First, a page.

Players must repay the faithful

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The long, hot summer is finally over. Netflix can go into hibernation, the beer fridge can be re-filled and the cricket can become an afterthought.

The NRL season is back, and on Sunday the long road towards September (and hopefully October) begins for the Penrith Panthers when they take on arch rivals Parramatta at Panthers Stadium.

When the clock starts to count down at 4.05pm on Sunday, Penrith will be able to let their football do the talking after a highly publicised, unfortunate end to the off-season.

The Panthers have spent a lot of time in recent years building a strong culture, and General Manager Phil Gould, CEO Brian Fletcher and Chairman Dave O’Neill thought the playing group had bought in to what they were selling.

The recent revelations that have been dissected extensively throughout the media have disappointed club officials, sponsors, partners and of course fans.

There is a feeling that the playing group now owes something to everyone who has an investment in Penrith.

This squad, despite the cloud that still hovers over it somewhat ahead of Sunday’s game, must repay the faithful.

Without question the events of the past few weeks offers the players an opportunity to show how strong their character is. They must overcome the drama and push the wide-open premiership window even higher.

The importance of experienced players like James Maloney, James Tamou, Tim Grant and Josh Mansour cannot be understated this season, especially given what’s happened in recent weeks.

Tyrone May at training earlier this week. Photo: Melinda Jane

Many of the younger players are experiencing the perils of the rugby league media cycle for the first time, and the guidance of those who have seen it all before will be critical.

It would be foolish to suggest, and I most certainly am not, that what’s happened off the field can be easily brushed away by good performances on it. There is still very serious consequences to play out, and many questions to be answered. But with the season now underway, it will be important for coach Ivan Cleary to try to separate the issues the club is dealing with from the training and game day environments.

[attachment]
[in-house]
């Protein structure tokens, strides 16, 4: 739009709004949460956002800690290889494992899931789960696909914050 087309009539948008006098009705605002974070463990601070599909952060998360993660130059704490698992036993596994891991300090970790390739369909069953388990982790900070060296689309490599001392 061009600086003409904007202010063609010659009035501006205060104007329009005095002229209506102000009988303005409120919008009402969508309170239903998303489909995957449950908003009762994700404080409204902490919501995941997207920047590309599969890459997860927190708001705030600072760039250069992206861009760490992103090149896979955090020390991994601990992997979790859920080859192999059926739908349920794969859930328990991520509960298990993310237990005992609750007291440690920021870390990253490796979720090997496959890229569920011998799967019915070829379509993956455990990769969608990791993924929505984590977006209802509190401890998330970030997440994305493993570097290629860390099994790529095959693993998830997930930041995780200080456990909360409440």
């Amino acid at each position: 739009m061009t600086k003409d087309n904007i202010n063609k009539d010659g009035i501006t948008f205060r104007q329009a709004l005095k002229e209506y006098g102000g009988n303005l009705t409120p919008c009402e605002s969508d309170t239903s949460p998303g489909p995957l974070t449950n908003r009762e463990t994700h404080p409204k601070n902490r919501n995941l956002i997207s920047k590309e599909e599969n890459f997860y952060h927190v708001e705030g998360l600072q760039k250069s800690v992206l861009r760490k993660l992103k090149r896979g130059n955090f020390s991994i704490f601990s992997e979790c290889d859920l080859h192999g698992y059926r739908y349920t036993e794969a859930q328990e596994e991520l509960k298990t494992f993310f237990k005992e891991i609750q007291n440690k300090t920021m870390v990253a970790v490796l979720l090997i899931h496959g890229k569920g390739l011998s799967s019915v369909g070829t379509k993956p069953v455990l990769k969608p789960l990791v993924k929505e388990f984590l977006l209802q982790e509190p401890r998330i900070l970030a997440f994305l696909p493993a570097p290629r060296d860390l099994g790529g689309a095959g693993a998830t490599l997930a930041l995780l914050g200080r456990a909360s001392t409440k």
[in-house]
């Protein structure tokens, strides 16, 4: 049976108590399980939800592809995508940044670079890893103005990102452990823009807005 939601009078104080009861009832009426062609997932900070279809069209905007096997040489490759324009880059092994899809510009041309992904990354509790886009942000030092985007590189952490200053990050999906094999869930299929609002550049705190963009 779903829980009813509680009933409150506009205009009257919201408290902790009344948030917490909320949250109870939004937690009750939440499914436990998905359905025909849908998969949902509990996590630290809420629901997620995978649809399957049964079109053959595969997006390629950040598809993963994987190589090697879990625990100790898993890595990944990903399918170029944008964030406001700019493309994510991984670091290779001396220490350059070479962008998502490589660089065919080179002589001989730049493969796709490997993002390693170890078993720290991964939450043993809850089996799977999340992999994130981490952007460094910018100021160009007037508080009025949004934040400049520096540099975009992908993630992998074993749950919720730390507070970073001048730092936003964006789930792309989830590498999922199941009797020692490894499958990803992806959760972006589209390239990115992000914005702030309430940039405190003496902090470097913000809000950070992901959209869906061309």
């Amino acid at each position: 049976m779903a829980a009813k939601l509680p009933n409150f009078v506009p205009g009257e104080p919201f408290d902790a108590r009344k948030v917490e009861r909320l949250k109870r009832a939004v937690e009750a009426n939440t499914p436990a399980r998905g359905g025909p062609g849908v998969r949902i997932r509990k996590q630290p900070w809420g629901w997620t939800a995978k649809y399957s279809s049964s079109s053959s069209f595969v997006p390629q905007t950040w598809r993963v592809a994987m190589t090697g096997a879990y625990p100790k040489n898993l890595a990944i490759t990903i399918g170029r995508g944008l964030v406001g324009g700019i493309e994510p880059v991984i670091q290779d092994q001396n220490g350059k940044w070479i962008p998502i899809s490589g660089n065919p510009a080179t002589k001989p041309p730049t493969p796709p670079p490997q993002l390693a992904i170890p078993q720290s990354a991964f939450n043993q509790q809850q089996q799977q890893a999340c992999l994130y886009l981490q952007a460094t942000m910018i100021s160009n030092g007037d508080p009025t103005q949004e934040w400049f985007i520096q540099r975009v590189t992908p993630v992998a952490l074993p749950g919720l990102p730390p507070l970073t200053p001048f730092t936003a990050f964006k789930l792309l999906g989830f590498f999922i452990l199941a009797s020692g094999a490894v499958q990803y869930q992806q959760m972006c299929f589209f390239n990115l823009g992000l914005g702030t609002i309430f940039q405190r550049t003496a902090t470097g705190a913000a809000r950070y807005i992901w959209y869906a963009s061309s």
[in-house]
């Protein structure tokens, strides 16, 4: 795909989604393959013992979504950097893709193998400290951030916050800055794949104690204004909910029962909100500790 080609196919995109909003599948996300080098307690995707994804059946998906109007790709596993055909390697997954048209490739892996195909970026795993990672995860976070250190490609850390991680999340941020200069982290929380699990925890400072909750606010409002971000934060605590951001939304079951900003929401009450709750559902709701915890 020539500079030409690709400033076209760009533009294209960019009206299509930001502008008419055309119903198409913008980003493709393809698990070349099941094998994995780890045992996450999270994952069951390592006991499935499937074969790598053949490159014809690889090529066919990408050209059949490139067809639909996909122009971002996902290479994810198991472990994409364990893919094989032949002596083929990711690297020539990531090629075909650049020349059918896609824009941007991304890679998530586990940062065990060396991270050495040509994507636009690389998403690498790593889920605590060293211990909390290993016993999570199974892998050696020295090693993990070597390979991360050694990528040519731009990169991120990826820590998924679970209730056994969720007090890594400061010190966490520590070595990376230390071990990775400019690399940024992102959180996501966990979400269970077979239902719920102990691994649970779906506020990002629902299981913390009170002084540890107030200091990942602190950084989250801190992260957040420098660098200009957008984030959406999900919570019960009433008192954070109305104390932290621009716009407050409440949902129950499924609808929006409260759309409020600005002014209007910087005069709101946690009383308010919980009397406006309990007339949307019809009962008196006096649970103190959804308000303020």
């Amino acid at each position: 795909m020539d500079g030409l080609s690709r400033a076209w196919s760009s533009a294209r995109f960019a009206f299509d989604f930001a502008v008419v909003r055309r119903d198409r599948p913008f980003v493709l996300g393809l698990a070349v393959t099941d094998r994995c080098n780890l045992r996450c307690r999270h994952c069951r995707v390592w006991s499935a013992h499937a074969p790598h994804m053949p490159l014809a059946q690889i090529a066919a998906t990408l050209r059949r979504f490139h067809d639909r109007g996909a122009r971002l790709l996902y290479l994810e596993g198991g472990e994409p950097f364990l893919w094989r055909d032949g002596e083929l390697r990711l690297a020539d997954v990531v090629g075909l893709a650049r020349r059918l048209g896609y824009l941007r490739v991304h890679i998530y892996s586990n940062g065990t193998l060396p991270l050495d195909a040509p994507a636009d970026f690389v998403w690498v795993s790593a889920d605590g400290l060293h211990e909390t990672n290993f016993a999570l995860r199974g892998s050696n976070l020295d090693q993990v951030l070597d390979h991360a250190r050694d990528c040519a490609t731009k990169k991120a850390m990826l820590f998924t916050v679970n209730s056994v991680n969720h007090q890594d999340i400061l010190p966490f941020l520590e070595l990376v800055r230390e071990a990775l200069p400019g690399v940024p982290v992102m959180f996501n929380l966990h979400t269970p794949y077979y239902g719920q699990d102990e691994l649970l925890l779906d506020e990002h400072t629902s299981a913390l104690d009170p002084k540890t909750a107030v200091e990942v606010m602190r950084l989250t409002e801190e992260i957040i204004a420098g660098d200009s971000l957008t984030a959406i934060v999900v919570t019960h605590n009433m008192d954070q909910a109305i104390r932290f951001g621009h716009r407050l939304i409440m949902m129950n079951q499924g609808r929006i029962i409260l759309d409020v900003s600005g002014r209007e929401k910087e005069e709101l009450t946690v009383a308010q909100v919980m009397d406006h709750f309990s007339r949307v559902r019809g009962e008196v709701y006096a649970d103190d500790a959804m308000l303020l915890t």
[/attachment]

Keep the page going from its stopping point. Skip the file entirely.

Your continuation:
Rugby league is so often a game of redemption, and while there’s no suggestion that any of the players taking the field on Sunday are searching for it, there would surely be an atmosphere of regret, concern and embarrassment around the footy club at the moment. Sunday is a chance for some course correction.

There is a lot to be excited about at the Panthers this season.

Whether it’s the return of Dylan Edwards, the continuing story of superstar Nathan Cleary, the breakout season waiting to happen for Viliame Kikau or the excitement of seeing Josh Mansour and Dallin Watene-Zelezniak back to their best, the storylines are endless.

Nathan Cleary. Photo: Megan Dunn

And of course, there’s a bloke called Ivan with the weight of the world on his shoulders. Not that his poker face will show it.

After his controversial and much talked about switch from the Wests Tigers back to Penrith, Cleary must now deliver.

His man management will be key this season, especially with the added distractions of recent weeks.

To be honest I’ve been unsure how to answer the inevitable question of “how will Penrith go this year?”.

I’m concerned that the side will miss the experience of Trent Merrin, and the impact of Tyrone Peachey.

I’m worried about injuries, which have proved a curse for the club in recent seasons.

And there’s still a big question mark over the appointment of Ivan Cleary, which I truly hope is a gamble that pays off come season’s end.

Panthers coach Ivan Cleary. Photo: Melinda Jane

We’ll know a little more come 6pm Sunday, when the battle of the west is run and won.

Premierships are not won in March or April, however, and hopefully Penrith fans have learned in recent years that patience is a virtue.

We’ll all head to Panthers Stadium a little bruised on Sunday. Let’s hope we walk out with plenty of pride.

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